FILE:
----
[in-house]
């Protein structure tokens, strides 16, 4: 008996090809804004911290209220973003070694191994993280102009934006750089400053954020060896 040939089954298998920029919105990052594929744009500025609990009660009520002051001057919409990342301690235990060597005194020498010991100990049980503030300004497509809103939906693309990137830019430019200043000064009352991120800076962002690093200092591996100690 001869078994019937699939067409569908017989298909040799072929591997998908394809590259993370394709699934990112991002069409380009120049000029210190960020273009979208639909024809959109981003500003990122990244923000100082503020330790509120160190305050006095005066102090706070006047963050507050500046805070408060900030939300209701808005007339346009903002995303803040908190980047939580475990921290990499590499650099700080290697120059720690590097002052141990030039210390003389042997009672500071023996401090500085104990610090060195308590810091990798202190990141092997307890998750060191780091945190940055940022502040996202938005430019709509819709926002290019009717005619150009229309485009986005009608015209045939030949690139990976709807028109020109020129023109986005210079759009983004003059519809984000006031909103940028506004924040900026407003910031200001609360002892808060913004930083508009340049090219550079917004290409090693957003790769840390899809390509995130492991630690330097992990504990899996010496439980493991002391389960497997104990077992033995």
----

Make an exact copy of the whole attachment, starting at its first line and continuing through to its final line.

[in-house]
């Protein structure tokens, strides 16, 4: 008996090809804004911290209220973003070694191994993280102009934006750089400053954020060896 040939089954298998920029919105990052594929744009500025609990009660009520002051001057919409990342301690235990060597005194020498010991100990049980503030300004497509809103939906693309990137830019430019200043000064009352991120800076962002690093200092591996100690 001869078994019937699939067409569908017989298909040799072929591997998908394809590259993370394709699934990112991002069409380009120049000029210190960020273009979208639909024809959109981003500003990122990244923000100082503020330790509120160190305050006095005066102090706070006047963050507050500046805070408060900030939300209701808005007339346009903002995303803040908190980047939580475990921290990499590499650099700080290697120059720690590097002052141990030039210390003389042997009672500071023996401090500085104990610090060195308590810091990798202190990141092997307890998750060191780091945190940055940022502040996202938005430019709509819709926002290019009717005619150009229309485009986005009608015209045939030949690139990976709807028109020109020129023109986005210079759009983004003059519809984000006031909103940028506004924040900026407003910031200001609360002892808060913004930083508009340049090219550079917004290409090693957003790769840390899809390509995130492991630690330097992990504990899996010496439980493991002391389960497997104990077992033995």